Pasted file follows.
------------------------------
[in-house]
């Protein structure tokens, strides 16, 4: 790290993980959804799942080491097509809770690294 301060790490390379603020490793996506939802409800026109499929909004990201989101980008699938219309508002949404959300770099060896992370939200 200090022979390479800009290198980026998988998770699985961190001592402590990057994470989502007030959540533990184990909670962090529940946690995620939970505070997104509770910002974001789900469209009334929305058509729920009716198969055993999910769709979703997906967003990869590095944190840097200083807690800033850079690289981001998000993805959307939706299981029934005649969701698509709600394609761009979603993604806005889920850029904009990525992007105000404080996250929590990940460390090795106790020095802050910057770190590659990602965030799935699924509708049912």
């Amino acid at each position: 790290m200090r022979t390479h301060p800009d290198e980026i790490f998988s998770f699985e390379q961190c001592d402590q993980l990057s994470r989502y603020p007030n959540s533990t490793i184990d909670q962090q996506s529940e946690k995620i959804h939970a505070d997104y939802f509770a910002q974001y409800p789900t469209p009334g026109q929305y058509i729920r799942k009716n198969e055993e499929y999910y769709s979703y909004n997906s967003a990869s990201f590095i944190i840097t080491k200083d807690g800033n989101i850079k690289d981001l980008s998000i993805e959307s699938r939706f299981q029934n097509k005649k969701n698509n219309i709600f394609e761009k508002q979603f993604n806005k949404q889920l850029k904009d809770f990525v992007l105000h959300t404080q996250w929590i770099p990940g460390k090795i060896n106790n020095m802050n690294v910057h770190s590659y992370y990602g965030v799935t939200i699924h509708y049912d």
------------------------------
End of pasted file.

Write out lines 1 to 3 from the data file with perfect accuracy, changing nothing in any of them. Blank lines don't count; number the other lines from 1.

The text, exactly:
[in-house]
């Protein structure tokens, strides 16, 4: 790290993980959804799942080491097509809770690294 301060790490390379603020490793996506939802409800026109499929909004990201989101980008699938219309508002949404959300770099060896992370939200 200090022979390479800009290198980026998988998770699985961190001592402590990057994470989502007030959540533990184990909670962090529940946690995620939970505070997104509770910002974001789900469209009334929305058509729920009716198969055993999910769709979703997906967003990869590095944190840097200083807690800033850079690289981001998000993805959307939706299981029934005649969701698509709600394609761009979603993604806005889920850029904009990525992007105000404080996250929590990940460390090795106790020095802050910057770190590659990602965030799935699924509708049912």
């Amino acid at each position: 790290m200090r022979t390479h301060p800009d290198e980026i790490f998988s998770f699985e390379q961190c001592d402590q993980l990057s994470r989502y603020p007030n959540s533990t490793i184990d909670q962090q996506s529940e946690k995620i959804h939970a505070d997104y939802f509770a910002q974001y409800p789900t469209p009334g026109q929305y058509i729920r799942k009716n198969e055993e499929y999910y769709s979703y909004n997906s967003a990869s990201f590095i944190i840097t080491k200083d807690g800033n989101i850079k690289d981001l980008s998000i993805e959307s699938r939706f299981q029934n097509k005649k969701n698509n219309i709600f394609e761009k508002q979603f993604n806005k949404q889920l850029k904009d809770f990525v992007l105000h959300t404080q996250w929590i770099p990940g460390k090795i060896n106790n020095m802050n690294v910057h770190s590659y992370y990602g965030v799935t939200i699924h509708y049912d």